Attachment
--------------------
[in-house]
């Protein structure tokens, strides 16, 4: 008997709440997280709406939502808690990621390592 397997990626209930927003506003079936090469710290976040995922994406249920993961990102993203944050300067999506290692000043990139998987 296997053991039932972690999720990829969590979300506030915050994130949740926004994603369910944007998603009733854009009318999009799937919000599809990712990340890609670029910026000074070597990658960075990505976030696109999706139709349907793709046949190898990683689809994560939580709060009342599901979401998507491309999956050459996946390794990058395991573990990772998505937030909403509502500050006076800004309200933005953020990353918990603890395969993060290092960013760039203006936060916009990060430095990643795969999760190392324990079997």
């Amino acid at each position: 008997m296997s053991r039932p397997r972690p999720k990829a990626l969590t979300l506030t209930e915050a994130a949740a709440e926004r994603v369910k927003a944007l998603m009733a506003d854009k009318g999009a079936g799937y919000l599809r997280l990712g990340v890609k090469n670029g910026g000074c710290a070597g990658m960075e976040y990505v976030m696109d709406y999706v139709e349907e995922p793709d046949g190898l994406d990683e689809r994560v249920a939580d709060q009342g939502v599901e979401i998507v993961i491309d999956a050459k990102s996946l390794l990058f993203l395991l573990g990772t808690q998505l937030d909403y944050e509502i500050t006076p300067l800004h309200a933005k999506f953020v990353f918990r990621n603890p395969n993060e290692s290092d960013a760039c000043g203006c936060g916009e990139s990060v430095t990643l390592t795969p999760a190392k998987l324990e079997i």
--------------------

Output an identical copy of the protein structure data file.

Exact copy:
[in-house]
């Protein structure tokens, strides 16, 4: 008997709440997280709406939502808690990621390592 397997990626209930927003506003079936090469710290976040995922994406249920993961990102993203944050300067999506290692000043990139998987 296997053991039932972690999720990829969590979300506030915050994130949740926004994603369910944007998603009733854009009318999009799937919000599809990712990340890609670029910026000074070597990658960075990505976030696109999706139709349907793709046949190898990683689809994560939580709060009342599901979401998507491309999956050459996946390794990058395991573990990772998505937030909403509502500050006076800004309200933005953020990353918990603890395969993060290092960013760039203006936060916009990060430095990643795969999760190392324990079997």
């Amino acid at each position: 008997m296997s053991r039932p397997r972690p999720k990829a990626l969590t979300l506030t209930e915050a994130a949740a709440e926004r994603v369910k927003a944007l998603m009733a506003d854009k009318g999009a079936g799937y919000l599809r997280l990712g990340v890609k090469n670029g910026g000074c710290a070597g990658m960075e976040y990505v976030m696109d709406y999706v139709e349907e995922p793709d046949g190898l994406d990683e689809r994560v249920a939580d709060q009342g939502v599901e979401i998507v993961i491309d999956a050459k990102s996946l390794l990058f993203l395991l573990g990772t808690q998505l937030d909403y944050e509502i500050t006076p300067l800004h309200a933005k999506f953020v990353f918990r990621n603890p395969n993060e290692s290092d960013a760039c000043g203006c936060g916009e990139s990060v430095t990643l390592t795969p999760a190392k998987l324990e079997i």